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SHI awarded grant for art program to teach formline

Grant includes instruction for K-12 art teachers

Sealaska Heritage Institute (SHI) has received a grant to establish a Native art academy in an effort to ensure younger artists are learning formline—the basis of Northwest Coast art.

The $517,500 grant from the Margaret A. Cargill Foundation will help artists at all levels to learn and enhance their formline, a term that describes the complex designs, such as ovoids and split Us, which are the underlying components of the distinctive Northwest Coast art. It will also increase the number of Native artists and art instructors qualified to teach Northwest Coast art in public schools.

The three-year project, called the Jinéit (handmade) Art Academy, was developed at the urging of master artists who served as jurors in SHI’s Juried Art Show and Competition and members of the Native Artist Committee, a panel of master artists founded by SHI to guide the institute’s art programs. Since many students don’t have access to the traditional master-apprentice system of learning formline, a lot of our younger artists aren’t mastering those skills, said SHI President Rosita Worl.

“The master artists felt that it was really important for us to begin teaching this throughout our entire region and to all of our artists irrespective of the media in which they produce their art,” Worl said.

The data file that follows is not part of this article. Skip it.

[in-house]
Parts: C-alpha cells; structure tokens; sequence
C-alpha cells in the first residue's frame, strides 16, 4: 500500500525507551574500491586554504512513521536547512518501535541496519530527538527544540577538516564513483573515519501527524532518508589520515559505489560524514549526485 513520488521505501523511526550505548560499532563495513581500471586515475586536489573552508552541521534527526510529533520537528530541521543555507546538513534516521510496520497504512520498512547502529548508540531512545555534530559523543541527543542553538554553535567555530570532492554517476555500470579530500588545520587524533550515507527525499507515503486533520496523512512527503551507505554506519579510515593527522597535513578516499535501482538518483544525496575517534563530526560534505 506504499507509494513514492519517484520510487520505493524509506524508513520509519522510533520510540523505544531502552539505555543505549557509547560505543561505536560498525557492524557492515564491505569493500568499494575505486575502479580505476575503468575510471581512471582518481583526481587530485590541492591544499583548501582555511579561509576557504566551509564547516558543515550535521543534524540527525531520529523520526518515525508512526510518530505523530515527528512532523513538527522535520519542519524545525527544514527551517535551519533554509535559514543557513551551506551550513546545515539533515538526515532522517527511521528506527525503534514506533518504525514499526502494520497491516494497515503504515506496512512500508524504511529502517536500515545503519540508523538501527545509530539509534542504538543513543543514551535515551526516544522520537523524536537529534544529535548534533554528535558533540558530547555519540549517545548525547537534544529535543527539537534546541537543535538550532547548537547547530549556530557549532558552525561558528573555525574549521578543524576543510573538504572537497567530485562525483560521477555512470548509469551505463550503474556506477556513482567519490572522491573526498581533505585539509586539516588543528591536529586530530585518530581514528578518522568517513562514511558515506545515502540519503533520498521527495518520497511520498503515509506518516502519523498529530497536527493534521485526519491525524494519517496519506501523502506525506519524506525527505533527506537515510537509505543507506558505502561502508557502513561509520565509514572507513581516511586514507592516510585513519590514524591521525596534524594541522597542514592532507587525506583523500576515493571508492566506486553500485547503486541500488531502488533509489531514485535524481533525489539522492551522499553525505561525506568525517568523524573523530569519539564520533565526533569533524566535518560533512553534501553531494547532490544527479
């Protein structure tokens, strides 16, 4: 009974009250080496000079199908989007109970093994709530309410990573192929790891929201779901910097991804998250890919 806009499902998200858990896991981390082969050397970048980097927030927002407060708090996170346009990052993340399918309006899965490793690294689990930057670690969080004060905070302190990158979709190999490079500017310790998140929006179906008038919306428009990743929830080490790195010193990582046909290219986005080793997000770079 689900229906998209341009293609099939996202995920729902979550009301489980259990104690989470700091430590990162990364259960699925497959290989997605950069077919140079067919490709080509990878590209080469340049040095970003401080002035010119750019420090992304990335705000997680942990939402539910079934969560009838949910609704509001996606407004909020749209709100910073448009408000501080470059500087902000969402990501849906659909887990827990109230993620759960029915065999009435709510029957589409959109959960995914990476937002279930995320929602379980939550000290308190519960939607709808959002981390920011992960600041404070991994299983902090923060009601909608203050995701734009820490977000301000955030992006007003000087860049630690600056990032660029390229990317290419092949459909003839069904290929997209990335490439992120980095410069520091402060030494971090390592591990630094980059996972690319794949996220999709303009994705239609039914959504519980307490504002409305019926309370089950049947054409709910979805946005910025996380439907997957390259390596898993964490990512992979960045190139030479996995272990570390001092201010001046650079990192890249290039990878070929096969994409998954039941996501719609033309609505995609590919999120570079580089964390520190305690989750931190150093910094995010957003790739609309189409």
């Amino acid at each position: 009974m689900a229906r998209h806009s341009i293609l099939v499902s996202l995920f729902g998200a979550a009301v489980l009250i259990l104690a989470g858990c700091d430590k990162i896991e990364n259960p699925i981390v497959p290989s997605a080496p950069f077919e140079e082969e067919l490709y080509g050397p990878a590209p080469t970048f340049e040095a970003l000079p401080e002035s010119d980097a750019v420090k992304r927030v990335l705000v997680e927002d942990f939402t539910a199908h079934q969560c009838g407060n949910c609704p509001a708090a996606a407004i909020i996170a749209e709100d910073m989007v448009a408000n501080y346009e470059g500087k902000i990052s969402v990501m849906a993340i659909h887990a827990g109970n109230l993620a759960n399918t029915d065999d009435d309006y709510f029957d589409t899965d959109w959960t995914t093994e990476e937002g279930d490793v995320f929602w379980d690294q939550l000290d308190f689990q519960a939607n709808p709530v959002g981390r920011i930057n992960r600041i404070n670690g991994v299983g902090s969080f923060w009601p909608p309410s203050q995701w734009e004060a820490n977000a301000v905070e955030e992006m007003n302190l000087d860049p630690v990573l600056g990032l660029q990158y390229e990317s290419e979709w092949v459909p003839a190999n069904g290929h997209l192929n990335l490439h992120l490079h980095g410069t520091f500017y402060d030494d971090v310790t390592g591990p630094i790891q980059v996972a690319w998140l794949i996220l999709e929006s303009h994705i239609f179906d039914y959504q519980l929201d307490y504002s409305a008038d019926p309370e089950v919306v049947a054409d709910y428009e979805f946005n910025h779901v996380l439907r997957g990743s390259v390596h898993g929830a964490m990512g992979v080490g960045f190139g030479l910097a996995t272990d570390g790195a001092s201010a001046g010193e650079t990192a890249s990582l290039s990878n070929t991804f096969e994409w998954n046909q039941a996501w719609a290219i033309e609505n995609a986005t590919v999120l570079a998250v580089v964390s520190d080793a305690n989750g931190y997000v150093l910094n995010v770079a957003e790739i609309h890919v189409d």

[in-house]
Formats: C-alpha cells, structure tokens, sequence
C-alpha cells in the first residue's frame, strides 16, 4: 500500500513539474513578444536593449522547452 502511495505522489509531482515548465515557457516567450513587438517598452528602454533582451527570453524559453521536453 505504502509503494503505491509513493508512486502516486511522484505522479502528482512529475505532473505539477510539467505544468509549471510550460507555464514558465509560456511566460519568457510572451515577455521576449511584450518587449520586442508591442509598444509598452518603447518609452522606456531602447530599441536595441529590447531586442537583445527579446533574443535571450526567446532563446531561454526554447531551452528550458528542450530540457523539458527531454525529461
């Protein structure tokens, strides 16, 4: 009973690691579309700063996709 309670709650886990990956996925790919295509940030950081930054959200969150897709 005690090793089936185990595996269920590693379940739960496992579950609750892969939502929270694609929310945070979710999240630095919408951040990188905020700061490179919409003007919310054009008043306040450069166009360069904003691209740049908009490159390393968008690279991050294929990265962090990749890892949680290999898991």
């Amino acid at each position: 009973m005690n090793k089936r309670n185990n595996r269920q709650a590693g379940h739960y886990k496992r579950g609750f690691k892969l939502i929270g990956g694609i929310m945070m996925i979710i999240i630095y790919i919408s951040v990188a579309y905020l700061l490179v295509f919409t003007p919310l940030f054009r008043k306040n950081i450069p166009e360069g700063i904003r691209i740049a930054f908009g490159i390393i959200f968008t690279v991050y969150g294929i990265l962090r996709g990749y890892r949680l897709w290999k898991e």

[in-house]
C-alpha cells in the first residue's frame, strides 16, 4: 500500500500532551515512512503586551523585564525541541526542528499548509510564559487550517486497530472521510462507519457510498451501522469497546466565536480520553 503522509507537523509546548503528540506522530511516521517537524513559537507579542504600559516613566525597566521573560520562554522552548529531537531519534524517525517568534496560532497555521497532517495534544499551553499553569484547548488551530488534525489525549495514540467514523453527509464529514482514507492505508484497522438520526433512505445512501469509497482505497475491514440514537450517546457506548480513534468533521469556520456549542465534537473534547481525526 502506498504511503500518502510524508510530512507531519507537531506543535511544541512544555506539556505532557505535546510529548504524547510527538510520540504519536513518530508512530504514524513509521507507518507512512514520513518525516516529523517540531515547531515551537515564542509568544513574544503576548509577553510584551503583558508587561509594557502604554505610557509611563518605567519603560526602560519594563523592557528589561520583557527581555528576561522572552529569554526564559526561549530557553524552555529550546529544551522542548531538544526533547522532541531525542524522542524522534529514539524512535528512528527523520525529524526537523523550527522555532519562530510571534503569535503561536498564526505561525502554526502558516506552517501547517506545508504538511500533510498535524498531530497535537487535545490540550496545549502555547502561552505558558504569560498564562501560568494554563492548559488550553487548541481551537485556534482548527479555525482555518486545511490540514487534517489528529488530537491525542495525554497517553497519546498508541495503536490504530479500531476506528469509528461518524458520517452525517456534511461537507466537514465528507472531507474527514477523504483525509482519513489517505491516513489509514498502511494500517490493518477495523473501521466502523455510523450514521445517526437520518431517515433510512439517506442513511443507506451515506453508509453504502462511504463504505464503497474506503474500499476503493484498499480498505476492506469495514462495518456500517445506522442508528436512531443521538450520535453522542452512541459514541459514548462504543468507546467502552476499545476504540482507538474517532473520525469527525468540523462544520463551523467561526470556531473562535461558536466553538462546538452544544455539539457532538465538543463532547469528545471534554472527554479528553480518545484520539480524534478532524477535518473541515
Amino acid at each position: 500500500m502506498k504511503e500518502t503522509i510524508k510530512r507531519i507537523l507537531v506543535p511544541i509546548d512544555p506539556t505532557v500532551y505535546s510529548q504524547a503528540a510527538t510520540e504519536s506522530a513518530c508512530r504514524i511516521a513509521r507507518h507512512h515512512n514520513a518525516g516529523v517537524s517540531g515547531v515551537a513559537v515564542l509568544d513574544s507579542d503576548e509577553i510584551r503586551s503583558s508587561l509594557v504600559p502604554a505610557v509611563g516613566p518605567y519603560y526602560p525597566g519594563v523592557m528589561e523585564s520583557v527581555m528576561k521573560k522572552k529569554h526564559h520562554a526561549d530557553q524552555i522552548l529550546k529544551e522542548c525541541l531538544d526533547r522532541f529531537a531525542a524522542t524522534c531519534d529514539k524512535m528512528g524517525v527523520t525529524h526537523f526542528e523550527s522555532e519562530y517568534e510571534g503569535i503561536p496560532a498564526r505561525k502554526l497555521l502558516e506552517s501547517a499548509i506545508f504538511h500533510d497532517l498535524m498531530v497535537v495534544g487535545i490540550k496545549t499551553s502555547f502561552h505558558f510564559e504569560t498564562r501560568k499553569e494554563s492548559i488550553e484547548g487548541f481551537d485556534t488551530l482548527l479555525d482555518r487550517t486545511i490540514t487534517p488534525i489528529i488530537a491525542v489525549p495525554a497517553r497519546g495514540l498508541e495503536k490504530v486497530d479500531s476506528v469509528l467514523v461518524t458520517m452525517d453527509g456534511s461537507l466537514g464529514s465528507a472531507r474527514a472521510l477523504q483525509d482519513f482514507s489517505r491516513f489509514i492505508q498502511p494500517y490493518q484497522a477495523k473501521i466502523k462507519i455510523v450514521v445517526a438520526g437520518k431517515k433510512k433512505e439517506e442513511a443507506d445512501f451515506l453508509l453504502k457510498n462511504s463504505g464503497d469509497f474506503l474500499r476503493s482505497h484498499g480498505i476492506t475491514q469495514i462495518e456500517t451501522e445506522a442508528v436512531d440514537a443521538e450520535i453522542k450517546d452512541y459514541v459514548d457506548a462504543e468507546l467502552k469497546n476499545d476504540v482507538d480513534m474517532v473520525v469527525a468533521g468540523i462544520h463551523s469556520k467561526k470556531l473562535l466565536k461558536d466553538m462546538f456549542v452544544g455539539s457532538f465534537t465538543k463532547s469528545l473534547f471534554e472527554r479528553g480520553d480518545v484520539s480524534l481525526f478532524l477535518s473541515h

The project aims to incorporate Native art classes into public schools by collaborating with Native artists and K-12 teachers, Worl said.

“Part of the project will be introducing Northwest Coast art to art teachers in the schools and then secondly to be teaching our Native artists how to teach in the schools,” Worl said.

Under the grant, SHI will hold an instructor training workshop to teach accomplished artists how to teach formline design to other artists and K-12 teachers. Selected artists who participate in the workshop will conduct formline classes in 10 communities for artists of all levels, high school students and K-12 teachers. In the last phase, SHI will hold a workshop in Juneau for selected artists and K-12 teachers to develop, field-test and evaluate Northwest Coast art kits to be used as a curriculum for future formline instruction.

The award marks the first time SHI has received a grant from the Margaret A. Cargill Foundation.

“We’re very honored. To be selected is just really an exciting thing for us,” Worl said.

Sealaska Heritage Institute is a private, nonprofit founded in 1980 to promote cultural diversity and cross-cultural understanding. The institute is governed by a Board of Trustees and guided by a Council of Traditional Scholars. Its mission is to perpetuate and enhance Tlingit, Haida, and Tsimshian cultures of Southeast Alaska.

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